AgriBank worried about poor rainfall

24 Jan 2019 14:50pm
WINDHOEK, 24 JAN (NAMPA) – The Agricultural Bank of Namibia has expressed worry that the rainy season has progressed, yet the country has received little showers with some parts not receiving any rainfall, an indication to another drought situation ahead.
A statement issued Wednesday by the bank’s technical officer, Erastus Ngaruka, said it appears evident that the effects of climate change on agriculture are observed in many parts of the world, including the dry regions of southern Africa.
Ngaruka said both livestock and crops are vulnerable to the unforgiving climatic conditions such as drought and floods as well as pests and disease outbreaks that results in poor harvesting.
He noted that Namibia has endured recurrent drought conditions since 2013, something that has affected the southern Africa region up to a point were human lives were claimed to have been lost.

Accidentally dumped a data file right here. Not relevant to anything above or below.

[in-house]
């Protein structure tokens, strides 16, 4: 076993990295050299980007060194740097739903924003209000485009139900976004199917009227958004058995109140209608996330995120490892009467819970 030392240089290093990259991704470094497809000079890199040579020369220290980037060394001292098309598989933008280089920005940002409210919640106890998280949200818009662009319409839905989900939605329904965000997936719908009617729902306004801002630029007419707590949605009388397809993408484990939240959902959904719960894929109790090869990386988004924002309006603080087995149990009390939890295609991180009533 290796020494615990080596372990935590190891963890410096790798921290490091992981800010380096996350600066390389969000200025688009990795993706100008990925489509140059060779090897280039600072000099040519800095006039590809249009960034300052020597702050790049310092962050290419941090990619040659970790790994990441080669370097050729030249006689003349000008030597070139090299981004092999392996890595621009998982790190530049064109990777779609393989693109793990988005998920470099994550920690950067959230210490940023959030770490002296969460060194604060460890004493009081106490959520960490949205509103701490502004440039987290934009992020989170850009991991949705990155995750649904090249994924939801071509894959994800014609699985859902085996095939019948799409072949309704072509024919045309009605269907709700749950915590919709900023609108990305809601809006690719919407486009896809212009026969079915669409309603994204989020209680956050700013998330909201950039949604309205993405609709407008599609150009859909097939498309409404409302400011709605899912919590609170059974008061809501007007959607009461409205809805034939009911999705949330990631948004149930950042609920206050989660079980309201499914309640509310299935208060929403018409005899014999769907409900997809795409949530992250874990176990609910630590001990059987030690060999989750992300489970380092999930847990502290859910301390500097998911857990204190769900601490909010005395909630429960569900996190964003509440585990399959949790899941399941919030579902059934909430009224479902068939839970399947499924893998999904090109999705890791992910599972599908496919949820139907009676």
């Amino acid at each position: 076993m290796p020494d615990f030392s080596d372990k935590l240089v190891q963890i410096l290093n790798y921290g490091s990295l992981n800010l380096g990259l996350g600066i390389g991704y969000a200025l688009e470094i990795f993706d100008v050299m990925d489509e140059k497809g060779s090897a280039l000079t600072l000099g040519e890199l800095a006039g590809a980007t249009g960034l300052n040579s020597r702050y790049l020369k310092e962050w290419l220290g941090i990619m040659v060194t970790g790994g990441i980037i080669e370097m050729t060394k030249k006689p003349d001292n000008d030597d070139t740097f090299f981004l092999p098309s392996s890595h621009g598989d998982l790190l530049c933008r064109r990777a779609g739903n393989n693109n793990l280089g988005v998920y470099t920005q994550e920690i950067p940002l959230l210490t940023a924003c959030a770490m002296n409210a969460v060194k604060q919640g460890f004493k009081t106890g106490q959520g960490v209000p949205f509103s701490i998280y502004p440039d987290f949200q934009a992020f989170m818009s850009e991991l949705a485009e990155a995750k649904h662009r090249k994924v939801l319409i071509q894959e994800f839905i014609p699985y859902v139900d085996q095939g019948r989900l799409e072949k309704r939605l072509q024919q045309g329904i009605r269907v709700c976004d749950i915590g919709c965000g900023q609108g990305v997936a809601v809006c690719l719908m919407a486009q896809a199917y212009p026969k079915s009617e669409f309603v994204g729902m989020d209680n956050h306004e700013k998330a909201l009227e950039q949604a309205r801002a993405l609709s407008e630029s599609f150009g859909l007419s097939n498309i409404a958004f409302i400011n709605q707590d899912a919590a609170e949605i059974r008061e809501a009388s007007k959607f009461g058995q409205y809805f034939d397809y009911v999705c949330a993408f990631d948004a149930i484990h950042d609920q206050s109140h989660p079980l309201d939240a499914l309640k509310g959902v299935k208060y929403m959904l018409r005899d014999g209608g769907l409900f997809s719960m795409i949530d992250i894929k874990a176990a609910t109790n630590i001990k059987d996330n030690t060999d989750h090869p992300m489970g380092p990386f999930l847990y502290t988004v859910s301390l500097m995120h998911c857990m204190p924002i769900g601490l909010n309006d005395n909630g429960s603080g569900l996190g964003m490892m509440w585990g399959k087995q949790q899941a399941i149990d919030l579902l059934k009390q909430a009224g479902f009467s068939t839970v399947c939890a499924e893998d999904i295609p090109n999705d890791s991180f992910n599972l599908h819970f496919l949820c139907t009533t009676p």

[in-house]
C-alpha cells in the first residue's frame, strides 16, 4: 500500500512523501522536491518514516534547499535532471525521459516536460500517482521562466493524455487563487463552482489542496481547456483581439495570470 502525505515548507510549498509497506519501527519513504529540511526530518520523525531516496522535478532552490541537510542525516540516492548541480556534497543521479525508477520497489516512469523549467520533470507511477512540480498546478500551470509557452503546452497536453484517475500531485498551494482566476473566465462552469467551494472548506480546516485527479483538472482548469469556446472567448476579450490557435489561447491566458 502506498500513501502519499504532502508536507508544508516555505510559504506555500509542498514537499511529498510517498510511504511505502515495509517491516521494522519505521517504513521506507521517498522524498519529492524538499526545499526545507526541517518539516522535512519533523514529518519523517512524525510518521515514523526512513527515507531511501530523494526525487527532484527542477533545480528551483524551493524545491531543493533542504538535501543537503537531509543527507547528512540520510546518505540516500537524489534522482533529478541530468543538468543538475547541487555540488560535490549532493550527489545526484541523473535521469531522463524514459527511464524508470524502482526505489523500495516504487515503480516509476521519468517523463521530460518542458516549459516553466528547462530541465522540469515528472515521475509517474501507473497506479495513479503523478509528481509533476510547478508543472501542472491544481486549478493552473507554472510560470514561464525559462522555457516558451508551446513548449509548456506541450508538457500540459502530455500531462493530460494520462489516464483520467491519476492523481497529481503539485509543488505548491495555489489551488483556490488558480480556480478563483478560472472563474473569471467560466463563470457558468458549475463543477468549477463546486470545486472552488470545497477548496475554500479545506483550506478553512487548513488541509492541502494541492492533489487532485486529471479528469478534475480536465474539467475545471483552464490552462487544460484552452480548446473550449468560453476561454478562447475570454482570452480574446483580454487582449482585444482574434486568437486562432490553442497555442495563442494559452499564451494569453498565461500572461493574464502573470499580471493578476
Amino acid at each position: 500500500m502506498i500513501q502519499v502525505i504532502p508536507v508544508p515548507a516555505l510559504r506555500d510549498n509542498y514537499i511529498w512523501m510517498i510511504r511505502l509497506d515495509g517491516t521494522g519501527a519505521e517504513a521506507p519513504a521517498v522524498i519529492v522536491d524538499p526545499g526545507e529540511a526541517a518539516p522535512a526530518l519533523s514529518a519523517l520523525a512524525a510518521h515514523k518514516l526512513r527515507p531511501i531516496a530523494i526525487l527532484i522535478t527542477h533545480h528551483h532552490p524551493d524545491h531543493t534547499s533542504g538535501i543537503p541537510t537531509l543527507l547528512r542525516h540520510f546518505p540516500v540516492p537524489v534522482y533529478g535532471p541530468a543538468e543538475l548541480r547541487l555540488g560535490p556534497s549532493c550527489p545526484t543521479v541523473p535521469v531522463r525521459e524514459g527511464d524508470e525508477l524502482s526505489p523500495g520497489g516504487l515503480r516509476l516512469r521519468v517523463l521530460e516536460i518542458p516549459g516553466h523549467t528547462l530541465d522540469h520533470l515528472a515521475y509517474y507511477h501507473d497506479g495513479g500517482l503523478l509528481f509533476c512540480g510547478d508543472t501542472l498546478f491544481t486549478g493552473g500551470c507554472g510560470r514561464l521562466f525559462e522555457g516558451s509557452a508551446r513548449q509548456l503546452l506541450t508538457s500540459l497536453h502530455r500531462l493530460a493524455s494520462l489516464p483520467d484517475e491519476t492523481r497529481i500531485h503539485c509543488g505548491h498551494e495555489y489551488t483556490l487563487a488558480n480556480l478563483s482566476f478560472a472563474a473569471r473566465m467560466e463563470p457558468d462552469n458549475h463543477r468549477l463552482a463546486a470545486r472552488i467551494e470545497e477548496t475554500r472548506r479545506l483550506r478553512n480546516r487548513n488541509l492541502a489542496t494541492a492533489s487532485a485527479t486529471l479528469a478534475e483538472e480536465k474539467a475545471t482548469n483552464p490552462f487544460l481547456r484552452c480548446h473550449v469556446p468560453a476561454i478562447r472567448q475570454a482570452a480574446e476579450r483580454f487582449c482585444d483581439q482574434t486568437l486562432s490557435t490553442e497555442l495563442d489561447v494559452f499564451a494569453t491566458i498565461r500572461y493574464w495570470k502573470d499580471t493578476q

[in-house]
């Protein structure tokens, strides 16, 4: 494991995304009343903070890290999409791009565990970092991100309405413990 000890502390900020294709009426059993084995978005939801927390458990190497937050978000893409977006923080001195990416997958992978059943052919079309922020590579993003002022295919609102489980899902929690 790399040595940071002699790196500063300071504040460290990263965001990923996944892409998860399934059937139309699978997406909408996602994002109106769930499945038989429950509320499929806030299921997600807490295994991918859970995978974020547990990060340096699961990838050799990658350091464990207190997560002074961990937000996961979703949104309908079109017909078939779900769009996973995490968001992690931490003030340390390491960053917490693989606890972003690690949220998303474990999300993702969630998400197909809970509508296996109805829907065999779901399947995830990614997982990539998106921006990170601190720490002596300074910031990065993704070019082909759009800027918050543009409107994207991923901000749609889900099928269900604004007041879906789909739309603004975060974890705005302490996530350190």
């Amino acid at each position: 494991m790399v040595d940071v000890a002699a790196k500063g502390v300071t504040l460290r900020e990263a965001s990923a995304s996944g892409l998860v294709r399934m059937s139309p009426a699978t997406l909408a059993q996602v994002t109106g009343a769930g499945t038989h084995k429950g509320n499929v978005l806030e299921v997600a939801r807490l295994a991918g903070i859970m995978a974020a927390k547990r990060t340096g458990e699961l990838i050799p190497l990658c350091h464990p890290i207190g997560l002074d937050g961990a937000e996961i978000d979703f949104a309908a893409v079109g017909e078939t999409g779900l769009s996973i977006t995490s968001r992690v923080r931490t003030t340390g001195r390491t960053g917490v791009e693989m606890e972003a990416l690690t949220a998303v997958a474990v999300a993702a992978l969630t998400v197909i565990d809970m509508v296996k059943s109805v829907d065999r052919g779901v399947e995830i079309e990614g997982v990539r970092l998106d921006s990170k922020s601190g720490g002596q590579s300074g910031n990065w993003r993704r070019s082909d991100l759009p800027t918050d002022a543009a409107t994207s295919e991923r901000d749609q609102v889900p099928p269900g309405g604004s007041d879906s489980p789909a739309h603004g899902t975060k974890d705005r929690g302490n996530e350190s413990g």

He explained that drought is characterised by a period of insufficient rainfall that deprives the soil of moisture resulting in poor land productivity, which compromises of livestock productivity, farm income, and farmers’ sustainable livelihoods.
“Although there have been some improvements in rainfall activities from 2016, there are still inconsistencies and irregular rainfall patterns in most parts of the country, thus threatening the country’s sustainable agricultural productivity,” said Ngaruka.
Ngaruka advised farmers to look at three basic options when things are not going well, either by relocating the animals, selling the animals or feeding them, or a combination of all these options.
He said if the farmer wants to relocate, he or she should consider if the grazing land and water are sufficient, which animals to relocate and how many they should be. Marketing should also be considered in the instance when it is profitable enough to buy food for the remaining animals.